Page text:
Why the Elephant is Obsolete

For a century and a half the Republican Party has been symbolized by the elephant.

“As characters,” says Wikipedia, “elephants are most common in children’s stories, in which they are generally cast as models of exemplary behaviour. They are typically surrogates for humans with ideal human values.”

Two years ago a Republican President whipped up a mob of hooligans and paramilitary fantasists who fought their way into the U.S. Capitol in an attempt to overthrow the government by force—an act of treason, no matter how you slice it.

Ever since, the erstwhile Party of Lincoln has pulled out every rhetorical stop, employing its unequaled powers of bafflegab, to cast this crime—the result of a conspiracy, let us not forget—as “legitimate political discourse.”

Having failed to overthrow the government entirely, the Party now simply squats in Congress like a dog in the manger. If they cannot run the whole show, they will take whatever steps are necessary to make sure that no show goes on.

So much for “exemplary behavior” reflecting “ideal human values.” Obviously the time has come for some sort of adjustment, or perhaps a complete reconsideration.

Old traditions should not be overthrown lightly. Is there a way that the elephant could continue to represent the Party, but in a manner more consistent with the times?

There is such a way, but the Party would never accept it. The old, familiar pachyderm actually represents today’s Grand Old Party well—with certain stipulations: the elephant in question is presumed to be a male, with an aberrant hormonal condition.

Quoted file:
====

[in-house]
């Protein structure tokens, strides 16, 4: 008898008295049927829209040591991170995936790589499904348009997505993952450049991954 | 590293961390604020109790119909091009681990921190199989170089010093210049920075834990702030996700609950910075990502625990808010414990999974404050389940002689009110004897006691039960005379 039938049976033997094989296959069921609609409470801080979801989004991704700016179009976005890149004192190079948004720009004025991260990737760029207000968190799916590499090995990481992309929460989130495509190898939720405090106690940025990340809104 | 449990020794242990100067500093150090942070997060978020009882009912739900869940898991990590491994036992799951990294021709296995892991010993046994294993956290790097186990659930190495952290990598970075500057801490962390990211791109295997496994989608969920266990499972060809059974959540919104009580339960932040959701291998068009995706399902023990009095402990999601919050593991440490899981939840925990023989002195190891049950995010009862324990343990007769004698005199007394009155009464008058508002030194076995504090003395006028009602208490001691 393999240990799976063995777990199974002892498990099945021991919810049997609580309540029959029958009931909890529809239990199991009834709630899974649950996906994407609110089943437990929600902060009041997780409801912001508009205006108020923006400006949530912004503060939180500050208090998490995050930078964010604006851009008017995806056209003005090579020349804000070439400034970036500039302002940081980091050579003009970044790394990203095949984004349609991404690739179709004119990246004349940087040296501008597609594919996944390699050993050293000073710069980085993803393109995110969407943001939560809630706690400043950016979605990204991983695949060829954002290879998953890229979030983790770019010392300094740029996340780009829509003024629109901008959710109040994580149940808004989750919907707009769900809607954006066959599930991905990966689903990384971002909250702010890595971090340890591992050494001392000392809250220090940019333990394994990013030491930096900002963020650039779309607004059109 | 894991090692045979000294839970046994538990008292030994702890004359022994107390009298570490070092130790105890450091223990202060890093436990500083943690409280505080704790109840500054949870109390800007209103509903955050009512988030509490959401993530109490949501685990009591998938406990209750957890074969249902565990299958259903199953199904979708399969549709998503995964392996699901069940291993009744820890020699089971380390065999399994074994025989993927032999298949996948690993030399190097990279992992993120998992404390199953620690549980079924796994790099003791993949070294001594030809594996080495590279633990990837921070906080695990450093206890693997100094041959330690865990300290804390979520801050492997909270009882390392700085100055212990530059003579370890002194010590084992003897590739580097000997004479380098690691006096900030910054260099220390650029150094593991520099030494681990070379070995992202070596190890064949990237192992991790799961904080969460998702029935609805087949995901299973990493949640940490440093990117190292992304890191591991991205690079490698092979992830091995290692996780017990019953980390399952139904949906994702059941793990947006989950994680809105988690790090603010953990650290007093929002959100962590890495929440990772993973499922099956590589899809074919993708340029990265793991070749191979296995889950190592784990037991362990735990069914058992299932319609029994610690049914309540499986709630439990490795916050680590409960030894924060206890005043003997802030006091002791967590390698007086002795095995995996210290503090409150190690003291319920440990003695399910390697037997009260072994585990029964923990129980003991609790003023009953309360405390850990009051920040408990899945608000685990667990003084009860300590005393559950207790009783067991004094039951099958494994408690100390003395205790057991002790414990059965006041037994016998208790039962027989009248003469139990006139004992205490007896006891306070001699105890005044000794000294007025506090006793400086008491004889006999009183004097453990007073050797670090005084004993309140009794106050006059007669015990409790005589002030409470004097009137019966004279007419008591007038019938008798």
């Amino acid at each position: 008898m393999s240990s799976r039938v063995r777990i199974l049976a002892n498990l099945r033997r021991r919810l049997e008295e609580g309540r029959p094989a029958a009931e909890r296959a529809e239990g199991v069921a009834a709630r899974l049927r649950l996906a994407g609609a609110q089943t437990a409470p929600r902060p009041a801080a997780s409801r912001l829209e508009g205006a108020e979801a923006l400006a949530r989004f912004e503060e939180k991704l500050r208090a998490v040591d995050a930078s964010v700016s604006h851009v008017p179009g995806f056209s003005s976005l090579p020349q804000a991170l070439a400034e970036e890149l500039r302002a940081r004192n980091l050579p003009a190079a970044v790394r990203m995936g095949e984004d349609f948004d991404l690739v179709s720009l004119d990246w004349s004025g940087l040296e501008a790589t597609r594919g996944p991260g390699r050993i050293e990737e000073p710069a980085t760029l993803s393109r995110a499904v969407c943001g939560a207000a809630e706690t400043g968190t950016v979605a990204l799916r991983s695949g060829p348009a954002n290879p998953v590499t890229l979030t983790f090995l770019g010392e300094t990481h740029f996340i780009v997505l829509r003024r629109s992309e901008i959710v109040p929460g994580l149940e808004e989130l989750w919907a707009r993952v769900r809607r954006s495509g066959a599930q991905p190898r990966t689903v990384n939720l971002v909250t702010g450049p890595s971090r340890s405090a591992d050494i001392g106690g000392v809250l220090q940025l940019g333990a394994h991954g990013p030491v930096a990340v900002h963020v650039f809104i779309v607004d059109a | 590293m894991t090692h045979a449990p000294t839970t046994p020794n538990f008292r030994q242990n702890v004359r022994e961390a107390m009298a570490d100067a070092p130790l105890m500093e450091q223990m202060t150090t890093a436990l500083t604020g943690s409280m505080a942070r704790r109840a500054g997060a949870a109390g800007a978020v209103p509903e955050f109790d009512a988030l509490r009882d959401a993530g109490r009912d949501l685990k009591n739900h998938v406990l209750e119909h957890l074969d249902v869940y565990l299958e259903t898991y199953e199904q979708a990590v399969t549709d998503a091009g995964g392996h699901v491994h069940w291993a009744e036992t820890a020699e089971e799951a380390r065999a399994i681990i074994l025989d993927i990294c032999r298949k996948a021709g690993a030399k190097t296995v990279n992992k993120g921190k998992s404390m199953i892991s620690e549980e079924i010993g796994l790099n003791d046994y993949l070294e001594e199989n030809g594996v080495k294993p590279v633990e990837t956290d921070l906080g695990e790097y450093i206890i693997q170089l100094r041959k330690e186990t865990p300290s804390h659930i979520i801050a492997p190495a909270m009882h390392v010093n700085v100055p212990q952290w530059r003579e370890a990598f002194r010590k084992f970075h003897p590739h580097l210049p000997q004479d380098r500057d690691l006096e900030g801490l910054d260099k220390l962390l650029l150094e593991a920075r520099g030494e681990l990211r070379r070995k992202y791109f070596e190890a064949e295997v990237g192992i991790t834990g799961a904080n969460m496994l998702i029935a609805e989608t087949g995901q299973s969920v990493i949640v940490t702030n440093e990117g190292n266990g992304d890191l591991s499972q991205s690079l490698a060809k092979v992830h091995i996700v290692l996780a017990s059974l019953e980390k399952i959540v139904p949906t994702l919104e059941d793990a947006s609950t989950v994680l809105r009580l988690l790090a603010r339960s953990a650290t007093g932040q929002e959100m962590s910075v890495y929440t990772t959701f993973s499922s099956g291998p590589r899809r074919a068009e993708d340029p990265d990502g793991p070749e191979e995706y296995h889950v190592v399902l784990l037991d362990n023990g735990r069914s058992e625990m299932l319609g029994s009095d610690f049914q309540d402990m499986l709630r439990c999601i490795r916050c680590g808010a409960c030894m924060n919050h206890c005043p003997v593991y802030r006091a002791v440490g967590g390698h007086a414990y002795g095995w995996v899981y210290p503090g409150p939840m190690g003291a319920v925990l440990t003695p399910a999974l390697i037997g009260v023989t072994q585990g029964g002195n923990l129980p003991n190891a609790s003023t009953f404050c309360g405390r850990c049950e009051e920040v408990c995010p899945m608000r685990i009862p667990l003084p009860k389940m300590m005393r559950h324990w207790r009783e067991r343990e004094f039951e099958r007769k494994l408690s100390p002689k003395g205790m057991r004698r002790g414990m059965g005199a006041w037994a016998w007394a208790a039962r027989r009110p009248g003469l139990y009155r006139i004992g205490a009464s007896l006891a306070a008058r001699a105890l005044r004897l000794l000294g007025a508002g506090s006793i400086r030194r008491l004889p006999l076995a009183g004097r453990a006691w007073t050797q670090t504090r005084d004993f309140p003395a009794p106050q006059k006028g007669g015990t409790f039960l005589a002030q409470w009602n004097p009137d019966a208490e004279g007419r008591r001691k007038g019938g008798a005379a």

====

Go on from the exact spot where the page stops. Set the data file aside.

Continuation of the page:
Periodically, even normally-docile male elephants experience a dramatic increase in certain hormones, giving rise to a condition called musth. At such times formerly placid individual elephants become highly aggressive and violent. They may turn on their keepers, trample villages, or even attack rhinoceri.

However, because this phenomenon is intimately linked with the species’ reproductive behavior, musth cannot be studied, spoken of, or even acknowledged by Party members. Not in public, anyway. Who knows what bizarre shenanigans these people might get up to behind closed doors? Judging from their collective rap sheets, we’re not ruling out anything.

Thus we are forced, reluctantly, to propose replacement. Our Starving Artiste has proposed the Komodo Dragon. Let us investigate its suitability.

The world’s largest lizard, Varanus komodoensis, to give its Latin name, is native only to a few islands in Indonesia. Their tongues are long and forked, they have glands in their jaws which secrete toxins, and they have have big mouths full of large serrated teeth. Because those teeth are mostly covered in gingival tissue, their saliva, when feeding, is tinged with blood.

Komodo Dragons are decidedly carnivorous. Mostly they eat a Javan deer called the rusa. They are not what you’d call fastidious; they also eat carrion. Also, up to ten percent of their diet consists of their own species—they are cannibals; they eat their young.